Friday, December 26, 2008

Thank You Ideas

When my kids were small I saw a cute idea in a magazine (maybe Family Fun?)for kids to send a Valentine to distant relatives. We've since used the "hug card" to send thank you notes, get well soon cards, and simply "I miss you" notes. Have your kid lie down and spread out his arms on a long sheet of paper. (We used the rolls we had for easel painting, but you can also just tape sheets of paper together.) Trace around your kid's hands, arms, head and neck, then cut out the shape. Your kid can add hair and facial features with crayons or markers, and then dictate a note for you to print across the "hug." It takes a lot of folding to fit in an envelope and it's kind of a pain to cut out, but I've never known a grandparent who wasn't ga-ga for a note like this.
And speaking of cute mail, don't let your kid forget to send a little thank you note to Santa! After all, I bet Santa went to a lot of trouble in his workshop or hanging out in those long lines at the mall, not to mention the late night on Christmas Eve and all. Standard mail delivery to the North Pole is a bit iffy after December 25th, but you can rely on Elf Mail to get a miniature note to Kris Kringle promptly. You can get a pdf to print a template for a make-your-own Elf mailbox, plus a cute little Elf-sized greeting card and envelope here. My sample, above, is just assembled from the paper print out, but it does look (and work) even better if you print it on cardstock. You can choose your own color scheme and add whatever decorations/embellishments you prefer.
Assembly is fairly straight forward, but it's definitely a job for grown ups or skilled older kids.


  • Cardstock, white paper

  • Craft-quality glue stick or tacky glue and toothpick; repositionable glue stick

  • Scissors, craft knife, chopstick, scoring tool (like inkless ballpoint pen)

  • Markers, stickers, whatever for embellishing the mailbox and cards

I also have some tips to make assembly easier.

  1. You can print and cut out the template on cardstock and trace it onto whatever paper or card you want - or make life a little easier by printing a copy on paper, cutting loosely around the mailbox and extra parts (the support piece, the door handle, and the key) and lightly gluing them to your cardstock with a repositionable glue stick or spray adhesive. Then carefully cut out along the dark solid lines and score and fold along the dashed and dotted lines with the template still in place. (If you've glued the template to the right side, just follow the mountain versus valley fold lines as marked - but reverse them if you glue it to the wrong side.) Don't forget to use a craft knife to cut out 3 sides of the lower door (the one for the elf mailman to use to remove the mail) and cut out the keyhole too, because it does kind of work with the key.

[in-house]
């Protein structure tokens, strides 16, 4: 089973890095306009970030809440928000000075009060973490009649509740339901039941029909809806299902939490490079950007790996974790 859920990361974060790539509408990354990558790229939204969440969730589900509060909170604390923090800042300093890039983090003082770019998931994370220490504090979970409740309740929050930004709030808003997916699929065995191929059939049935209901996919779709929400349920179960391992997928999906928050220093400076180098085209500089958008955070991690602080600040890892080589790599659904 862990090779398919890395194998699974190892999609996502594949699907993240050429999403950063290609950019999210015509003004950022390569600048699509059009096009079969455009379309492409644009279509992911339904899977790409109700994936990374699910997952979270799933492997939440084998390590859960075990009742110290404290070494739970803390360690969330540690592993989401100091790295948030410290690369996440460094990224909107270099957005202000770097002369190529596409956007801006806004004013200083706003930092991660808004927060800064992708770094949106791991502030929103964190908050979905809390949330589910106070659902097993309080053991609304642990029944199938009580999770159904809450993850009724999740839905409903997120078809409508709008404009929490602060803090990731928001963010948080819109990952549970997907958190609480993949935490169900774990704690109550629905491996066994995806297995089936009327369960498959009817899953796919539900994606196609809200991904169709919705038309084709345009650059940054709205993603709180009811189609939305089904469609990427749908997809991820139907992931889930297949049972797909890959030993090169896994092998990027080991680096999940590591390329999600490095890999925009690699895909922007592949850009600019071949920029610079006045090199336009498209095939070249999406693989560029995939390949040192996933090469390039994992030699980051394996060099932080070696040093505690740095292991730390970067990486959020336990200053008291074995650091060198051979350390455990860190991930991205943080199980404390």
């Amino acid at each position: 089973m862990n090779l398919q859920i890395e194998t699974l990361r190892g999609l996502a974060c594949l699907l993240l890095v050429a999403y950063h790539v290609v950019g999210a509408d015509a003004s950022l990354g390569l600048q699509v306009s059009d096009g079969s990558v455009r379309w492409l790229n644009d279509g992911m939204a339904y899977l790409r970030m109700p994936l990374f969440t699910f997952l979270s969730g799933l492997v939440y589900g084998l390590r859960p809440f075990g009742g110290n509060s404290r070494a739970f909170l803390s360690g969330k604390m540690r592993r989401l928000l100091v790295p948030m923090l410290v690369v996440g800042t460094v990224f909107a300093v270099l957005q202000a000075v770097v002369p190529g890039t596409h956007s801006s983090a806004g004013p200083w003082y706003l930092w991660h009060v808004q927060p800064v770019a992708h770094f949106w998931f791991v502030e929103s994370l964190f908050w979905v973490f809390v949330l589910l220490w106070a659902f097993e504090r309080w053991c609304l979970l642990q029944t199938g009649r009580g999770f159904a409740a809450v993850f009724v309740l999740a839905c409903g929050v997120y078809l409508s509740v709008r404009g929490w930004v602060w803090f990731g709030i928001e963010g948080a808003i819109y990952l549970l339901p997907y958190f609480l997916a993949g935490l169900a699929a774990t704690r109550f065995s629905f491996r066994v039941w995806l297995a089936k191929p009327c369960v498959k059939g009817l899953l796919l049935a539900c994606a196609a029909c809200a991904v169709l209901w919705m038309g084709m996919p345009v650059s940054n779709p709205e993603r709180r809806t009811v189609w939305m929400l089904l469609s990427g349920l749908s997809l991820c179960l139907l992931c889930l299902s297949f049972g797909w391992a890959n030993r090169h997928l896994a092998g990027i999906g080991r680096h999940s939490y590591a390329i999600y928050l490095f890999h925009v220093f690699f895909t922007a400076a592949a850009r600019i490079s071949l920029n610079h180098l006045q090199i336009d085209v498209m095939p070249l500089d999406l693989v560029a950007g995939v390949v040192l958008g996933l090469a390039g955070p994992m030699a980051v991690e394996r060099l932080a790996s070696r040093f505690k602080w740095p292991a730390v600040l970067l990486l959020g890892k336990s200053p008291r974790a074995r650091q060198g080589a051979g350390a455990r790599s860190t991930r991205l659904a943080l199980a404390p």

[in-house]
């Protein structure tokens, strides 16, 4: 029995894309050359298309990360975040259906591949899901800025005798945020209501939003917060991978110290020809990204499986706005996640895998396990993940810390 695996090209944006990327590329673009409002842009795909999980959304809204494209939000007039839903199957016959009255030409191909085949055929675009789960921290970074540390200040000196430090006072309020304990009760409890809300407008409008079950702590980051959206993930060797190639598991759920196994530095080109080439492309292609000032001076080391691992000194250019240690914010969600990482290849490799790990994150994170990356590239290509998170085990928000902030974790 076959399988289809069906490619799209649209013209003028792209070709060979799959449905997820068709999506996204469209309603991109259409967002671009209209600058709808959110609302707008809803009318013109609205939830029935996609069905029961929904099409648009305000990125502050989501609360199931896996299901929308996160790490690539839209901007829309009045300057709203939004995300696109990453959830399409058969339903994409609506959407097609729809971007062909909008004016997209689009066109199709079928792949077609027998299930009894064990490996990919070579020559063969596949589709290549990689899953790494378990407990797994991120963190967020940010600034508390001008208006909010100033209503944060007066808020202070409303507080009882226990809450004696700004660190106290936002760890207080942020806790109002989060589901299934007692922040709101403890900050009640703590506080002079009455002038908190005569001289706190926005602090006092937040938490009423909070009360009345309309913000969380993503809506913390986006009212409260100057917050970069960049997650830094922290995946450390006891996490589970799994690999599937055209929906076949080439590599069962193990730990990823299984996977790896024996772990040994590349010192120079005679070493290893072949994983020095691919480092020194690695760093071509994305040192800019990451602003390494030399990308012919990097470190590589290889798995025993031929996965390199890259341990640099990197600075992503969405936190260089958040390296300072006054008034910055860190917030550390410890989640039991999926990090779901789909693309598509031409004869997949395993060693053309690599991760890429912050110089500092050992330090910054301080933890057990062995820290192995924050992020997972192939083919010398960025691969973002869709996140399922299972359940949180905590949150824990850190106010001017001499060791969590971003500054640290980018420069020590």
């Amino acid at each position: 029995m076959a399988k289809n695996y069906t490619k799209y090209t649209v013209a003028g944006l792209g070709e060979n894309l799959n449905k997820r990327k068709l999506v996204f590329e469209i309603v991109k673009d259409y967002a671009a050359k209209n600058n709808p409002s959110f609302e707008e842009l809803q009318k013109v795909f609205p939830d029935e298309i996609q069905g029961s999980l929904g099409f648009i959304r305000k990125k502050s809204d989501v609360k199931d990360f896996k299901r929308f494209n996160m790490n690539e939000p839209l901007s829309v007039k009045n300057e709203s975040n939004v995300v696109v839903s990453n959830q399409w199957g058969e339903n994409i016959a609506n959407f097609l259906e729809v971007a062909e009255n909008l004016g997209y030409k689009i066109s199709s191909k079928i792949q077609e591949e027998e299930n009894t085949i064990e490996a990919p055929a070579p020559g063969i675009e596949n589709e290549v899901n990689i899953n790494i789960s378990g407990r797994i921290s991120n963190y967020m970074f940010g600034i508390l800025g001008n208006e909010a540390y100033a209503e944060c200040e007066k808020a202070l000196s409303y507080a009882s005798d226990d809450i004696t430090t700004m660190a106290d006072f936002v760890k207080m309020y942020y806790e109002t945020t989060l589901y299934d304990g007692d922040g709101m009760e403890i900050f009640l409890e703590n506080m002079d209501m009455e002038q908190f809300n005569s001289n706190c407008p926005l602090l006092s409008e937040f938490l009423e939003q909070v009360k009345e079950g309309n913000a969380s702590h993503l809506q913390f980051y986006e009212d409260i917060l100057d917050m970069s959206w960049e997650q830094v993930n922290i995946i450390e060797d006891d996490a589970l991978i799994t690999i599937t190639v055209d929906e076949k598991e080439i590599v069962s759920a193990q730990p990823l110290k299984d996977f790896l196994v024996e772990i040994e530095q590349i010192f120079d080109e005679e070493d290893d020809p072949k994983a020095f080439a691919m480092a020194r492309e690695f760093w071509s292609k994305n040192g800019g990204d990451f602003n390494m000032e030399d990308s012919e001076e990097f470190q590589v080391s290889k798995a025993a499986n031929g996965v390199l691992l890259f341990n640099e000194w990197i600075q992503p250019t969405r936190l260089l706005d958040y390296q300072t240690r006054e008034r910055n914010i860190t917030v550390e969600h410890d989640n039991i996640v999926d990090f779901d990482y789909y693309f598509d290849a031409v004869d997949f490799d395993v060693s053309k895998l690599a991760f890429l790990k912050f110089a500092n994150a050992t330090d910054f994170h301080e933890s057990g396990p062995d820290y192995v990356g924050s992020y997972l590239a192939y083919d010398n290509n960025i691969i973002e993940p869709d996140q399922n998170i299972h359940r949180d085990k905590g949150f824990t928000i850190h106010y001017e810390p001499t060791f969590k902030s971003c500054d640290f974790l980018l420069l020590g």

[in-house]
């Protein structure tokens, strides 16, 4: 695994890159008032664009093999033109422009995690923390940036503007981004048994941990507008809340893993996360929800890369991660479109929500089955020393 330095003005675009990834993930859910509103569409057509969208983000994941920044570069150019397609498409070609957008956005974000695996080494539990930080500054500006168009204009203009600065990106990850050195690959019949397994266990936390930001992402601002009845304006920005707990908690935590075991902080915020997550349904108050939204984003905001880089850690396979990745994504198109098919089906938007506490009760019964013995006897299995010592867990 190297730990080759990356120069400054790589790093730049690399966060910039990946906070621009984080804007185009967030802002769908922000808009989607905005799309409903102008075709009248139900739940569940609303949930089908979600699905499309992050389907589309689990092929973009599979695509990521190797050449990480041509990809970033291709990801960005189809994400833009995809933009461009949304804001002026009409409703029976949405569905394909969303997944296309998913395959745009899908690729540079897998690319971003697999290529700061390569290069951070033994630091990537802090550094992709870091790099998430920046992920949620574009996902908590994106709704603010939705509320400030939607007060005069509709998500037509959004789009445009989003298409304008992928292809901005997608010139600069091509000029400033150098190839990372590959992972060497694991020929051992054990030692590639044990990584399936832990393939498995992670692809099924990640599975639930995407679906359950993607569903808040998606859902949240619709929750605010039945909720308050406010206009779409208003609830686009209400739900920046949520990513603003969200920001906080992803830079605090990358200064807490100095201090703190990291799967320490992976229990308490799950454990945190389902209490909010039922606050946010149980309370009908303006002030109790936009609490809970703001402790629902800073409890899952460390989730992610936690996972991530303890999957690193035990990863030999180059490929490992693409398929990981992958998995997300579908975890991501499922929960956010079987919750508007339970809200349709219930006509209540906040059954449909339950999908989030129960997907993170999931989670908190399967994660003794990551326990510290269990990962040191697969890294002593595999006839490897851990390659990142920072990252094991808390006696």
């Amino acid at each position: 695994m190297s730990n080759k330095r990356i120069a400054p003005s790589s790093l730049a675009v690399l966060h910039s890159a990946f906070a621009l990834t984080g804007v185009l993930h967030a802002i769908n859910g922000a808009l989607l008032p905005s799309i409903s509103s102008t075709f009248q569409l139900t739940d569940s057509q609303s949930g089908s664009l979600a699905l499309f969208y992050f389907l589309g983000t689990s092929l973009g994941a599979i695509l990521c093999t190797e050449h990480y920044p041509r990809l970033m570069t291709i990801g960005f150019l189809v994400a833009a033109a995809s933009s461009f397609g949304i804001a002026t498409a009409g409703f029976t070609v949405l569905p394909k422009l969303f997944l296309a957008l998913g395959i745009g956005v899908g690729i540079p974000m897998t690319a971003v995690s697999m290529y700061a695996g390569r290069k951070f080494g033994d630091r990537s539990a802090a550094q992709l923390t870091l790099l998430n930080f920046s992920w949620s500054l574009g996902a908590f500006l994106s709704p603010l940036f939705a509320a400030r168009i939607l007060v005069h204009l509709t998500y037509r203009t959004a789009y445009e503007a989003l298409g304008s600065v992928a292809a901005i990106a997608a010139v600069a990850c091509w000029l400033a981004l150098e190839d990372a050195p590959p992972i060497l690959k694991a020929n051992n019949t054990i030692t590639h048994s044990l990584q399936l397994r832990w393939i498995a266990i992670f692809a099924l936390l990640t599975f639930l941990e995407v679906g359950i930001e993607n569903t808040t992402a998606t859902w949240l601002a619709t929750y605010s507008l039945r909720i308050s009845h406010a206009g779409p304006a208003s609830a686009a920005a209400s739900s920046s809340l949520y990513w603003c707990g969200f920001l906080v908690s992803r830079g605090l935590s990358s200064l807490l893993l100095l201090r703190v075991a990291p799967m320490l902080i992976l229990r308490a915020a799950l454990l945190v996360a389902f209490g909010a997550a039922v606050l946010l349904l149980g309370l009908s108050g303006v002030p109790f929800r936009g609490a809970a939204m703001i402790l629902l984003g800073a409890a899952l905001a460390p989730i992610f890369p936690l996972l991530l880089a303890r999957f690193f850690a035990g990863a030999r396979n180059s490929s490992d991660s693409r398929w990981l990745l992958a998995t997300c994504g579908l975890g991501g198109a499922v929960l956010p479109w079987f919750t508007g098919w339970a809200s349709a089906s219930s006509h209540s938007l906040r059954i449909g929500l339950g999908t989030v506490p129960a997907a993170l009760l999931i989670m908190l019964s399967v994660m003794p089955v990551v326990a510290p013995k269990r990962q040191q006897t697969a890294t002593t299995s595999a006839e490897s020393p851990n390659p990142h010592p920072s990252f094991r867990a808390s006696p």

2. Remove the template, and assemble the mailbox, using a glue stick or tacky glue applied with a toothpick. First, glue the support piece to the underside of the shelf that connects to the pull-down door (A in my template). The tabs will fold up next to the door (you'll glue them to the inner sides in a minute). Glue the handle to the door.

  3. Cut out the little triangle-y parts around the part that curves over the top if you haven't already done so. (It's easier to do the folds before you cut them out.)

  4. Fold the main part into a box shape, and secure by gluing the long tab to the edge it meets. You may have to reach inside from both the top and bottom to pinch it or use your chopstick to get it to stick well. Then fold the shelf and door into position and glue the little tabs of the support piece just in front of the pull-down door - this isn't absolutely necessary, but it does make everything more stable when you open and close the door to drop the letters in.

  5. Fold up the bottom and glue its tabs in place. You may need to use a chopstick or something to reach in and rub the surfaces together.

  6. Rub glue on the triangle tabs on both sides of the curved top piece and position them carefully. This is a bit tricky. Again, a chopstick is useful for reaching inside for the gluing.

  7. Cut out some cards and envelopes. Have your kid dictate notes and maybe decorate the fronts with mini artwork or tiny stickers. (You can also enlarge the notes 200%, write them and then reduce 50% to make it easier if you're at the reading glasses stage of life like I am.) Then let your kid post his mail!

The mailbox is also excellent for sending letters to the Tooth Fairy or any other tiny creatures who frequent your home.
Here's a link for some more printable miniature envelopes at Jim's Dollhouse Pages (which also has tons of other printable cool miniatures in different scales).

If you like the idea of the mailbox, but can't muster the energy to make another craft after the holiday season, you can buy a lovely little metal one here from Hearthsong, one of my favorite catalog/online toy stores. Or you can hunt for a vintage one like this that makes me feel utterly nostalgic and sentimental - I used to buy very similar ones for like 35 cents at the Williamsburg Pharmacy in Arlington, VA when I was a kid. I think I had about a dozen of them, but none survived our various moves. Sigh. Maybe I'll have to buy myself a holiday letdown gift...

Tomorrow (or soon) the templates and tutorial for the mushroom glitter house!

1 comment:

Anonymous said...

I saw this on another website but I liked seeing how it looked completed1 Thanks!:)]